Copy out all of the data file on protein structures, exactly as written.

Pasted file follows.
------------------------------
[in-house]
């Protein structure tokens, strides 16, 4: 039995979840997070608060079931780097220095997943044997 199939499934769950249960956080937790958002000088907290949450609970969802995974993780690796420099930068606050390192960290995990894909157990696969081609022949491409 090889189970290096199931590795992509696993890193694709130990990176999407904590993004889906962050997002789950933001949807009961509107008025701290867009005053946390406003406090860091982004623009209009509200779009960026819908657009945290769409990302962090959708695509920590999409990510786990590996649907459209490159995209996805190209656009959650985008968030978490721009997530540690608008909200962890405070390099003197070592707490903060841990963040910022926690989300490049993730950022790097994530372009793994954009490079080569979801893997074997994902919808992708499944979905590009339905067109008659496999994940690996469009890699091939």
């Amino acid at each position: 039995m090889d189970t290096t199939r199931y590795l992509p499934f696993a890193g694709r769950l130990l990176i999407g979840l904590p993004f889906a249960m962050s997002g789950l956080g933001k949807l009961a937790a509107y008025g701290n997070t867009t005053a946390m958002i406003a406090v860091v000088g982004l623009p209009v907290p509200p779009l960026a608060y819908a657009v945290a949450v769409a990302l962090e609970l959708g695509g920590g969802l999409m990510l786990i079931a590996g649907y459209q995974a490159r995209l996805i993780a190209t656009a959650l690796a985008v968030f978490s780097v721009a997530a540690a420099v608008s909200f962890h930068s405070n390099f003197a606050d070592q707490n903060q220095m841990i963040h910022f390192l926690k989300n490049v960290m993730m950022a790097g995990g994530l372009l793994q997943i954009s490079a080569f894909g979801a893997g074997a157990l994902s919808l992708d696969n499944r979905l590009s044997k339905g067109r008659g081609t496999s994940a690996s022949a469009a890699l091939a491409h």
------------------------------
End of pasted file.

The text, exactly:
[in-house]
């Protein structure tokens, strides 16, 4: 039995979840997070608060079931780097220095997943044997 199939499934769950249960956080937790958002000088907290949450609970969802995974993780690796420099930068606050390192960290995990894909157990696969081609022949491409 090889189970290096199931590795992509696993890193694709130990990176999407904590993004889906962050997002789950933001949807009961509107008025701290867009005053946390406003406090860091982004623009209009509200779009960026819908657009945290769409990302962090959708695509920590999409990510786990590996649907459209490159995209996805190209656009959650985008968030978490721009997530540690608008909200962890405070390099003197070592707490903060841990963040910022926690989300490049993730950022790097994530372009793994954009490079080569979801893997074997994902919808992708499944979905590009339905067109008659496999994940690996469009890699091939």
């Amino acid at each position: 039995m090889d189970t290096t199939r199931y590795l992509p499934f696993a890193g694709r769950l130990l990176i999407g979840l904590p993004f889906a249960m962050s997002g789950l956080g933001k949807l009961a937790a509107y008025g701290n997070t867009t005053a946390m958002i406003a406090v860091v000088g982004l623009p209009v907290p509200p779009l960026a608060y819908a657009v945290a949450v769409a990302l962090e609970l959708g695509g920590g969802l999409m990510l786990i079931a590996g649907y459209q995974a490159r995209l996805i993780a190209t656009a959650l690796a985008v968030f978490s780097v721009a997530a540690a420099v608008s909200f962890h930068s405070n390099f003197a606050d070592q707490n903060q220095m841990i963040h910022f390192l926690k989300n490049v960290m993730m950022a790097g995990g994530l372009l793994q997943i954009s490079a080569f894909g979801a893997g074997a157990l994902s919808l992708d696969n499944r979905l590009s044997k339905g067109r008659g081609t496999s994940a690996s022949a469009a890699l091939a491409h």